In addition to information on salary, moving procedures, etc., the packet also included a quarter-inch high stack of forms for me to sign. That might not sound like a lot, but it was enough to take me a day or two to fully go through. Life insurance, healthcare providers, retirement plans, tax forms, beneficiaries... There's a lot to decide. Even though I've been wanting these things, I feel too young to be seriously thinking about them. It's like I'm playing Foreign Service dress-up. Using a crayon to sign my name would have somehow been more honest.

The three most important papers are the FS employment contract, the policy agreement (part of which says I must be professionally supportive of U.S. policy, even if I don't personally agree with it -- this was the hardest thing for me to sign), and the medical history update. These had to be signed and faxed right away. Yet, upon opening the packet, these were not the papers on top of the pile. The form on top was a bright orange pamphlet titled "Achieving a Drug-Free Workplace" (sadly no little plastic cup was enclosed -- you know something's official when you're giving urine).

Salary-wise, I'm pleased that my MA has put me in a higher bracket. I honestly (perhaps stupidly) didn't know that having an MA would do that. The difference in salary between having it and not means that the cost of tuition will effectively be recouped within 3 years.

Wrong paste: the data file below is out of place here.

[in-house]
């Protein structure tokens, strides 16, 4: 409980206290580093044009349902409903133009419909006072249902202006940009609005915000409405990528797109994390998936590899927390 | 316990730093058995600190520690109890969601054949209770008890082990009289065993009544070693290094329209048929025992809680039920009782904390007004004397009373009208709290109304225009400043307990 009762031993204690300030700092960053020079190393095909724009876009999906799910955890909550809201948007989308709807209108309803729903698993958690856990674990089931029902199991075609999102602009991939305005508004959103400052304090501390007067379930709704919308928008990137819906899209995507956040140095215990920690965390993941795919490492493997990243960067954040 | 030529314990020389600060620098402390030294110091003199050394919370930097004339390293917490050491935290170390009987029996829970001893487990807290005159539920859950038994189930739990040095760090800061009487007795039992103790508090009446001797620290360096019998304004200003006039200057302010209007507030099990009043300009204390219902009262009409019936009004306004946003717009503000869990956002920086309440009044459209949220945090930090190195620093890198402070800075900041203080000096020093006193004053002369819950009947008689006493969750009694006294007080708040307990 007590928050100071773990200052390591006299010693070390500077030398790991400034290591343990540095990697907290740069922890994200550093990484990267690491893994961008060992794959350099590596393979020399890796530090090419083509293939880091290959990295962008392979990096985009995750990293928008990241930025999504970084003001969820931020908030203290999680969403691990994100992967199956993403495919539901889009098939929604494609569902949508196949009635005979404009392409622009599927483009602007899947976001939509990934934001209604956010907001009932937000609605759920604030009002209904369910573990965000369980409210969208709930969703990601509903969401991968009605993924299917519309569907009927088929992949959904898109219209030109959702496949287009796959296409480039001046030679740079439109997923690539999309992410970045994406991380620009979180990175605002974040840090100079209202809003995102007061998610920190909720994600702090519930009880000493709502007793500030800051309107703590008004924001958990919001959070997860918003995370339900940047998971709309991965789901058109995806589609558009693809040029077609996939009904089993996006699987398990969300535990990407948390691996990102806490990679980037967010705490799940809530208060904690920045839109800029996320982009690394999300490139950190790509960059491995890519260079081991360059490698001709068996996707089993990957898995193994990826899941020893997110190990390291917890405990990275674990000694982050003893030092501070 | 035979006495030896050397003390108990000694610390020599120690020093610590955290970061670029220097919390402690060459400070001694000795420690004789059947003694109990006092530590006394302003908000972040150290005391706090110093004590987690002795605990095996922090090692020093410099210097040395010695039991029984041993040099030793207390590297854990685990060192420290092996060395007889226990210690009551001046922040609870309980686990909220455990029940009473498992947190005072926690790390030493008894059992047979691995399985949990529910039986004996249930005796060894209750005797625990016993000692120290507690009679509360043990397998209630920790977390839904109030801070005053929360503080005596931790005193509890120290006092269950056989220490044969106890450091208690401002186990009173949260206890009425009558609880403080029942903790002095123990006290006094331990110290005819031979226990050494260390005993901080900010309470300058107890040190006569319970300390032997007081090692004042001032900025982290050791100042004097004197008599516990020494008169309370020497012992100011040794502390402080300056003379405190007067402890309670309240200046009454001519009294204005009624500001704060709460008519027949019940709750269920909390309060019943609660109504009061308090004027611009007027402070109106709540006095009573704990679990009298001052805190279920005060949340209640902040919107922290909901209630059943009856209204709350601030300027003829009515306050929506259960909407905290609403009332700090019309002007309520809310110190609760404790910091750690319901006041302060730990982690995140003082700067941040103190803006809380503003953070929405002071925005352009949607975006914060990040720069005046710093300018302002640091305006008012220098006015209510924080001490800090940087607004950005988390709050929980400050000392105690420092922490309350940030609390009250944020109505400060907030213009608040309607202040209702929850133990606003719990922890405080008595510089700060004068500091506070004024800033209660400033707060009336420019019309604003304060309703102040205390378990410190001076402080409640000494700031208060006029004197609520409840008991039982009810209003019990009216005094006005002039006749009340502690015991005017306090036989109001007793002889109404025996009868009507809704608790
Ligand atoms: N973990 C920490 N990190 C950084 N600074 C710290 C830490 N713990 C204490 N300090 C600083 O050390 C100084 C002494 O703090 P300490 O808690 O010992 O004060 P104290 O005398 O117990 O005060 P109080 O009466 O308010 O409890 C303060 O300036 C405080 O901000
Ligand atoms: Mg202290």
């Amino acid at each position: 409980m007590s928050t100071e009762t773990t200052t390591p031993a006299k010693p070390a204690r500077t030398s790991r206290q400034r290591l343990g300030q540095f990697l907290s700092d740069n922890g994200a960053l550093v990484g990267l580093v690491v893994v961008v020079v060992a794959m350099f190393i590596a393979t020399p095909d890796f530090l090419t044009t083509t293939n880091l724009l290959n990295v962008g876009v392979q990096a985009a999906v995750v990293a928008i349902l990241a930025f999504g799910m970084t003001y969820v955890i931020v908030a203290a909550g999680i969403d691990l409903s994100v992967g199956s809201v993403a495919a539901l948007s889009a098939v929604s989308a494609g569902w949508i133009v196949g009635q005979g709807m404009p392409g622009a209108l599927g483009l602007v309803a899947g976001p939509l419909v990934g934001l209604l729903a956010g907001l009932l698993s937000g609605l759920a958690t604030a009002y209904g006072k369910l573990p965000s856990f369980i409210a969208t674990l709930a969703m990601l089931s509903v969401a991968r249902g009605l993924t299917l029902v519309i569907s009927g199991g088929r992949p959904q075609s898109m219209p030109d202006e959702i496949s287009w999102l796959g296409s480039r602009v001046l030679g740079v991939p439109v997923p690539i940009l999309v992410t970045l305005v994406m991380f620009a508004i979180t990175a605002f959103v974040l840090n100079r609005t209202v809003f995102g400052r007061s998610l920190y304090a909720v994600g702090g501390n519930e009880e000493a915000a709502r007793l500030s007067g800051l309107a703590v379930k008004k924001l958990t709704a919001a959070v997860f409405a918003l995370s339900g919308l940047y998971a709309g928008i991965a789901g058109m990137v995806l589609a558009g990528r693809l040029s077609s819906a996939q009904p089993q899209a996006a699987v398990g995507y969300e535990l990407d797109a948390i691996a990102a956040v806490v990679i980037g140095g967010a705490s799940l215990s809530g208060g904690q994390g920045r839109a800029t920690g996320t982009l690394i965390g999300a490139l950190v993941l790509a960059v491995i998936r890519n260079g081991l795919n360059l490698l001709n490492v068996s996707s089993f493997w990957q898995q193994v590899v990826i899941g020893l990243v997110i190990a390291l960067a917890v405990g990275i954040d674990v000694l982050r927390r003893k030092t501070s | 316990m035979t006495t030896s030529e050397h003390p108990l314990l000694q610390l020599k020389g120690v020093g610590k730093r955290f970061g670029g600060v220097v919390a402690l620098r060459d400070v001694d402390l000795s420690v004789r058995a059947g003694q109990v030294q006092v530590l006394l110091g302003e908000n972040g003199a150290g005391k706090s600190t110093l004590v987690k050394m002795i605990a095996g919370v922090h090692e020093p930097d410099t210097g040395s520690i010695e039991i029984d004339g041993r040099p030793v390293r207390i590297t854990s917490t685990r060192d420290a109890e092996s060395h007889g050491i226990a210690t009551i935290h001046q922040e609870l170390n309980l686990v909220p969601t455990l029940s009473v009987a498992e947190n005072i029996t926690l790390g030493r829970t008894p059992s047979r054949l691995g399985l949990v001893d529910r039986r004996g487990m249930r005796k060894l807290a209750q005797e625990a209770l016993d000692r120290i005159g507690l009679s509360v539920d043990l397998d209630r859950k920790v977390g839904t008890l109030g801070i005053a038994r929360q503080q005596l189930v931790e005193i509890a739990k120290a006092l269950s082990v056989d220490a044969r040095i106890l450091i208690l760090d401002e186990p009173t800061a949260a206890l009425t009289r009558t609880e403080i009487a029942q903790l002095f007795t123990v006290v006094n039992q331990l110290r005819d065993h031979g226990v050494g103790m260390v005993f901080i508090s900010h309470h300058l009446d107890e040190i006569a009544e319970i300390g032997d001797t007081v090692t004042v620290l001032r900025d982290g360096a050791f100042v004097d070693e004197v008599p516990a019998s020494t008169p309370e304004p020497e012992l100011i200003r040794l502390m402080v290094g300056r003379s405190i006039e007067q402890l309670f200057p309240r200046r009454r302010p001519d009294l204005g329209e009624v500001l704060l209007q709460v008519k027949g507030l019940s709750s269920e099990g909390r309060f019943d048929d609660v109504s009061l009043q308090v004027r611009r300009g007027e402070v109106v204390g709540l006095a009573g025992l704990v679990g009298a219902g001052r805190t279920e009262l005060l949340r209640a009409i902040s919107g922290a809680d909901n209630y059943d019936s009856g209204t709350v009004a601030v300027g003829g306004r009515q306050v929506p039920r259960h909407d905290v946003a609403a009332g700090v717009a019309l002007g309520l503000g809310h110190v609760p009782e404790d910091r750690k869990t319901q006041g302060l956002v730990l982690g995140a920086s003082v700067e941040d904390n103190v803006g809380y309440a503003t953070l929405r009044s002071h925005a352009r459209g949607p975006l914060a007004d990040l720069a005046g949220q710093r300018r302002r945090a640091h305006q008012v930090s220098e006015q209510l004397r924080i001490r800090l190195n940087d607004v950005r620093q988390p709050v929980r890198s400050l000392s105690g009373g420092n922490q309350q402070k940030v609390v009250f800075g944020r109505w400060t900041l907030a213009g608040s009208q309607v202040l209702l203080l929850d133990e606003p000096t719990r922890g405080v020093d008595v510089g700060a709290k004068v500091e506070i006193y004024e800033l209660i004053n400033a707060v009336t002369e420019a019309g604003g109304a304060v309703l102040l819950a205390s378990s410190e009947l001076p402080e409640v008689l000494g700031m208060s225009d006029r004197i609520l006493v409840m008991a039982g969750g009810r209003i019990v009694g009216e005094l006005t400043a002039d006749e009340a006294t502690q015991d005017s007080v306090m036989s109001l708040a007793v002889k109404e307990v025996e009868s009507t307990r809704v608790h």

Now I've just got to figure out where in D.C. to live and what to pack.

Thursday, May 12, 2005


This morning while casually reading through the paper, I came across a brief mention of the 1998 U.S. embassy bombing in Kenya which killed 224 people. And for the first time, I think, I seriously considered the fact that what I'm doing might very well lead to my death. By taking this job, I could die. I could die in a gritty and horrible manner. I felt a real wave of fear which left me with knots in my stomach.

This surprised me. I really can't think of much that I'm afraid of -- certainly some vague, statistically unlikely possibility of death was never high on the list. But maybe it's the very unlikeliness of it which makes it so daunting. Now the probability has been raised just enough to make the chance seem real, yet not enough to justify drastic steps to safeguard against it. I suppose something about that balance is the root of unease.